1. says

    Sea Glider and Quantum revolution were a bit poor. No idea what science they were trying to teach at all. Cell invaders was quite good, but I definitely liked Out both Ends the best. No good at it, but at least it seemed to have some science teaching behind it.

  2. 01jack says

    They look kind of cute, but it also looks like I’d have to reboot into Microsoft Windows to run them. Maybe later.

  3. Bernard Bumner says

    I have to declare an Interest in these games.

    They were produced as part of the games jam for the Royal Society Summer Exhibition, which is open from the 2nd-7th of July. Scientists from selected exhibits worked with games developers to quickly and inexpensively produce fun games which hopefully encourage people to take an interest in the science of the exhibits.

    The exhibition is put together and staffed (in collaboration with the RS) by hard-working researchers and is an opportunity for everyone to come along and meet real scientists, hopefully to have some fun with science games and demonstrations, and maybe learn something about fresh, cutting-edge projects. There will be lots of young researchers, as well as the established leaders, who would really appreciate your interest in and support of their work.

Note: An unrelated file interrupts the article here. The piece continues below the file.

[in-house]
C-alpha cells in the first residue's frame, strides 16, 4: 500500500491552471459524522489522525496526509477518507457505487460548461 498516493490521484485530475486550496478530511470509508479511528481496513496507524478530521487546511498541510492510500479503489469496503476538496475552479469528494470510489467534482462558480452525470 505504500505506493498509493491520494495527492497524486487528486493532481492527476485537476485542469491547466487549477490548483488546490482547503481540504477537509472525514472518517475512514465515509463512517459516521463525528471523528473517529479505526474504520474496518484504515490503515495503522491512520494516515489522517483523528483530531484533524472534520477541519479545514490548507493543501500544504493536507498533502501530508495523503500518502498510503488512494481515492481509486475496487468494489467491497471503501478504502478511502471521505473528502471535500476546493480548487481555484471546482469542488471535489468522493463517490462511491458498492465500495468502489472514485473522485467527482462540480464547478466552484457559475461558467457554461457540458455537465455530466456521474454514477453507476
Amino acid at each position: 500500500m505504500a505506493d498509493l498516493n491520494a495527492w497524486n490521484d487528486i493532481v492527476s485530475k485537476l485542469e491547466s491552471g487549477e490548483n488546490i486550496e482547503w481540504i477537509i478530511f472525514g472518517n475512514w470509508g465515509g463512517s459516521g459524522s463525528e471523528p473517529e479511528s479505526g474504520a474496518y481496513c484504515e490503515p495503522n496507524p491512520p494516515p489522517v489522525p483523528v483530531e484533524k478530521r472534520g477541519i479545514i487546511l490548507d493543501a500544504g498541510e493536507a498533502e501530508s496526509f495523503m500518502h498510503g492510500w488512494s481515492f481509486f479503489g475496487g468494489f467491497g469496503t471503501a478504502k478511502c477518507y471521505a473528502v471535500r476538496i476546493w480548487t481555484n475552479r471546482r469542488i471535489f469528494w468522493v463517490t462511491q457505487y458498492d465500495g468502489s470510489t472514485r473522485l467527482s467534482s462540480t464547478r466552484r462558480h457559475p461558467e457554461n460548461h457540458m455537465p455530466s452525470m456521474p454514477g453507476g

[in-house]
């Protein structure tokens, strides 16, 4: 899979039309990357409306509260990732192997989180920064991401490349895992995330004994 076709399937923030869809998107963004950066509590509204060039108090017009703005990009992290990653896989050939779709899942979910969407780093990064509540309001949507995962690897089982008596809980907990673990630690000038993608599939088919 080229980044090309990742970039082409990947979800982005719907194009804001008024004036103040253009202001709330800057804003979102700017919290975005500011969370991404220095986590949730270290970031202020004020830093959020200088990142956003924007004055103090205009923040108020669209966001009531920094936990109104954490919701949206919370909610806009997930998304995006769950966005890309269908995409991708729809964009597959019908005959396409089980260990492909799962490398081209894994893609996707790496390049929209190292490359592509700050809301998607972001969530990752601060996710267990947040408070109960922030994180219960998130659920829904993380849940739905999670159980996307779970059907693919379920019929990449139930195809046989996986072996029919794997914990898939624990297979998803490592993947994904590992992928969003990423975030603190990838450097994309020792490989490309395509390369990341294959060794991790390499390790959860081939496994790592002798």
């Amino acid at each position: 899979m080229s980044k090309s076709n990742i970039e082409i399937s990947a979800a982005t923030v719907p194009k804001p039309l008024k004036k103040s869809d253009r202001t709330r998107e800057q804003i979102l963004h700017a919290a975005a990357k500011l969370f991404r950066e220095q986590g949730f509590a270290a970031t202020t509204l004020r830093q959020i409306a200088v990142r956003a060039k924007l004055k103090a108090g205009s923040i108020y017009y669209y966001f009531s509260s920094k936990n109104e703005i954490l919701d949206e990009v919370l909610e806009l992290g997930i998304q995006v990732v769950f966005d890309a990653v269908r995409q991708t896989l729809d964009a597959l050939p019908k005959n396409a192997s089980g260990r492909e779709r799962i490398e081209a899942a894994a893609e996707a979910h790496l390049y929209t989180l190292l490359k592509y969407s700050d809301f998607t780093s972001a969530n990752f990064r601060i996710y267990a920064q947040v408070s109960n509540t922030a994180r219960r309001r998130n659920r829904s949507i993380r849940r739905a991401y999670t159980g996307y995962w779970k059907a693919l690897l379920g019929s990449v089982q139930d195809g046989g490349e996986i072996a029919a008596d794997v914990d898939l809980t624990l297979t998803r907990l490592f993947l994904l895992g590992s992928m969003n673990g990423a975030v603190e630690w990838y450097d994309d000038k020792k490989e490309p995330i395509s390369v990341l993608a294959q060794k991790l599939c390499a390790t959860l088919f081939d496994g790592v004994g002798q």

There will be some really interesting exhibits across a very broad range of research areas.

    The Exhibition is free to attend in the magnificent halls of the Royal Society on Carlton House Terrace (just off the Mall) in London. Please come along if you are in the area.

  4. Lars says

    I never had Chrome freeze on me like that. Well played, PZ. Well played. But as you see, I’m already back online, so obviously your insidious plan failed. Ha!

  5. Rich Woods says

    Yeah, I’m not bothering with another installer right now. You’d think they could manage to write their games in Flash or HTML5.

  6. F [is for fluvial] says

    Just an opinion: Unity has been quite good to me. Way better than the craptastic platform that is Flash and it’s majority of half-arsed game developers. (Which is sad, as this is exactly what Flash was originally designed for. But that’s what you get from growth-by-acquisition companies.)

  7. quasar says

    Speaking of free games, some of the folks here might find this project interesting:

    Species: Artificial Life, Real Evolution

    Short version: it’s a a first-principles evolution simulator: it generates imperfectly-replicating 3d ‘organisms’ in a simulated ecosystem. From there, evolutionary mechanisms like natural selection and genetic drift emerge naturally from the game mechanics.

    Unfortunately we developed it in XNA, which means for now Species is Windows only. We hope to eventually port it to Monogame for Mac and Linux support, though.